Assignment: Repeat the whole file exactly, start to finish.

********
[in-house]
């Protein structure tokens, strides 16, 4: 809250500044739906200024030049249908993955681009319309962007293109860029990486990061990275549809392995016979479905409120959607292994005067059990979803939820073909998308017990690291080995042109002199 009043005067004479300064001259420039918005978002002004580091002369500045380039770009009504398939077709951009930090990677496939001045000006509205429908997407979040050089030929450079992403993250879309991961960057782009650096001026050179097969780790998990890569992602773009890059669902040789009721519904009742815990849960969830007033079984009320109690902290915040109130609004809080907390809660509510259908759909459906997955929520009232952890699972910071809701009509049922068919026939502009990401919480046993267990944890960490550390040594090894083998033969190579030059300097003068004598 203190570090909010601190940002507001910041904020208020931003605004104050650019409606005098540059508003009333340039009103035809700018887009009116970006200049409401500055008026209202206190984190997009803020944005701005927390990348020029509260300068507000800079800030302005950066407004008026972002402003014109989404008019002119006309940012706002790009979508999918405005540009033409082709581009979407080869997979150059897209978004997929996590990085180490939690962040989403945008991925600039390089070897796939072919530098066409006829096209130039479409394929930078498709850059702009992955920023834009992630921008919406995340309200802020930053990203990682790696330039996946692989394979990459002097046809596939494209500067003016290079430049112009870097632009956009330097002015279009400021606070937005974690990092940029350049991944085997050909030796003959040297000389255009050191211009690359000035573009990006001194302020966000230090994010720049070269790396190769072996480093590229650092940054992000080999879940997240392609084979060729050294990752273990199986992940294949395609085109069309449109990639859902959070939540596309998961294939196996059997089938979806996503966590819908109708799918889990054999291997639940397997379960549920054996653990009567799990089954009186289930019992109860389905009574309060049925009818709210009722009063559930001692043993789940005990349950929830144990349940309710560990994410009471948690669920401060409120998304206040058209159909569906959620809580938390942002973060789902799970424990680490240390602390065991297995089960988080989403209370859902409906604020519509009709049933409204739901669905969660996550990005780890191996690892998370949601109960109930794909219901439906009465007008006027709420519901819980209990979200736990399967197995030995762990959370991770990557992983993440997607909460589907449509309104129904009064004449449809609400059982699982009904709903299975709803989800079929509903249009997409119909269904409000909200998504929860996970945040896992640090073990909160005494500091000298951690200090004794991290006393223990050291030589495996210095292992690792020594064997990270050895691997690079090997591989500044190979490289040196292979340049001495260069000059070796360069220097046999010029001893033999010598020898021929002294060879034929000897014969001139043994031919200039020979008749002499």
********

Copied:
[in-house]
């Protein structure tokens, strides 16, 4: 809250500044739906200024030049249908993955681009319309962007293109860029990486990061990275549809392995016979479905409120959607292994005067059990979803939820073909998308017990690291080995042109002199 009043005067004479300064001259420039918005978002002004580091002369500045380039770009009504398939077709951009930090990677496939001045000006509205429908997407979040050089030929450079992403993250879309991961960057782009650096001026050179097969780790998990890569992602773009890059669902040789009721519904009742815990849960969830007033079984009320109690902290915040109130609004809080907390809660509510259908759909459906997955929520009232952890699972910071809701009509049922068919026939502009990401919480046993267990944890960490550390040594090894083998033969190579030059300097003068004598 203190570090909010601190940002507001910041904020208020931003605004104050650019409606005098540059508003009333340039009103035809700018887009009116970006200049409401500055008026209202206190984190997009803020944005701005927390990348020029509260300068507000800079800030302005950066407004008026972002402003014109989404008019002119006309940012706002790009979508999918405005540009033409082709581009979407080869997979150059897209978004997929996590990085180490939690962040989403945008991925600039390089070897796939072919530098066409006829096209130039479409394929930078498709850059702009992955920023834009992630921008919406995340309200802020930053990203990682790696330039996946692989394979990459002097046809596939494209500067003016290079430049112009870097632009956009330097002015279009400021606070937005974690990092940029350049991944085997050909030796003959040297000389255009050191211009690359000035573009990006001194302020966000230090994010720049070269790396190769072996480093590229650092940054992000080999879940997240392609084979060729050294990752273990199986992940294949395609085109069309449109990639859902959070939540596309998961294939196996059997089938979806996503966590819908109708799918889990054999291997639940397997379960549920054996653990009567799990089954009186289930019992109860389905009574309060049925009818709210009722009063559930001692043993789940005990349950929830144990349940309710560990994410009471948690669920401060409120998304206040058209159909569906959620809580938390942002973060789902799970424990680490240390602390065991297995089960988080989403209370859902409906604020519509009709049933409204739901669905969660996550990005780890191996690892998370949601109960109930794909219901439906009465007008006027709420519901819980209990979200736990399967197995030995762990959370991770990557992983993440997607909460589907449509309104129904009064004449449809609400059982699982009904709903299975709803989800079929509903249009997409119909269904409000909200998504929860996970945040896992640090073990909160005494500091000298951690200090004794991290006393223990050291030589495996210095292992690792020594064997990270050895691997690079090997591989500044190979490289040196292979340049001495260069000059070796360069220097046999010029001893033999010598020898021929002294060879034929000897014969001139043994031919200039020979008749002499």